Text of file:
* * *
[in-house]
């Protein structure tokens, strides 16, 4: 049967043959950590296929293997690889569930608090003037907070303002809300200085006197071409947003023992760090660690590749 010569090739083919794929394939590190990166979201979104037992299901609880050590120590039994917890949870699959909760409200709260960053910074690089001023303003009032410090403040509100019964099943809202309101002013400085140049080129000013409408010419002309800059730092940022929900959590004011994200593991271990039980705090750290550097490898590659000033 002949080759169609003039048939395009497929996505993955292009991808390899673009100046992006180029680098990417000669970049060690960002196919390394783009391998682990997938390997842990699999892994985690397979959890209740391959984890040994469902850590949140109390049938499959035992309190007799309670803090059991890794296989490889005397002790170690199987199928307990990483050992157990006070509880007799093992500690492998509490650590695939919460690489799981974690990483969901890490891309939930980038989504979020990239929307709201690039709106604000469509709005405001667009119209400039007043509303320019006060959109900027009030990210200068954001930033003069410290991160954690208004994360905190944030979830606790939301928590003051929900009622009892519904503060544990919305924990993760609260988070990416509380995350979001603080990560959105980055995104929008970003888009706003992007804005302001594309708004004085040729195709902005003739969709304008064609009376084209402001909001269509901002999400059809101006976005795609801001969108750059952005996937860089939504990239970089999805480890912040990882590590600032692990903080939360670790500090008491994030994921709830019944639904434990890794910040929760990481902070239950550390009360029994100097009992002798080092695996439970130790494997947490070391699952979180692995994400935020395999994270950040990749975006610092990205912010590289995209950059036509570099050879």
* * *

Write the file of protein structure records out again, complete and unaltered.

[in-house]
């Protein structure tokens, strides 16, 4: 049967043959950590296929293997690889569930608090003037907070303002809300200085006197071409947003023992760090660690590749 010569090739083919794929394939590190990166979201979104037992299901609880050590120590039994917890949870699959909760409200709260960053910074690089001023303003009032410090403040509100019964099943809202309101002013400085140049080129000013409408010419002309800059730092940022929900959590004011994200593991271990039980705090750290550097490898590659000033 002949080759169609003039048939395009497929996505993955292009991808390899673009100046992006180029680098990417000669970049060690960002196919390394783009391998682990997938390997842990699999892994985690397979959890209740391959984890040994469902850590949140109390049938499959035992309190007799309670803090059991890794296989490889005397002790170690199987199928307990990483050992157990006070509880007799093992500690492998509490650590695939919460690489799981974690990483969901890490891309939930980038989504979020990239929307709201690039709106604000469509709005405001667009119209400039007043509303320019006060959109900027009030990210200068954001930033003069410290991160954690208004994360905190944030979830606790939301928590003051929900009622009892519904503060544990919305924990993760609260988070990416509380995350979001603080990560959105980055995104929008970003888009706003992007804005302001594309708004004085040729195709902005003739969709304008064609009376084209402001909001269509901002999400059809101006976005795609801001969108750059952005996937860089939504990239970089999805480890912040990882590590600032692990903080939360670790500090008491994030994921709830019944639904434990890794910040929760990481902070239950550390009360029994100097009992002798080092695996439970130790494997947490070391699952979180692995994400935020395999994270950040990749975006610092990205912010590289995209950059036509570099050879």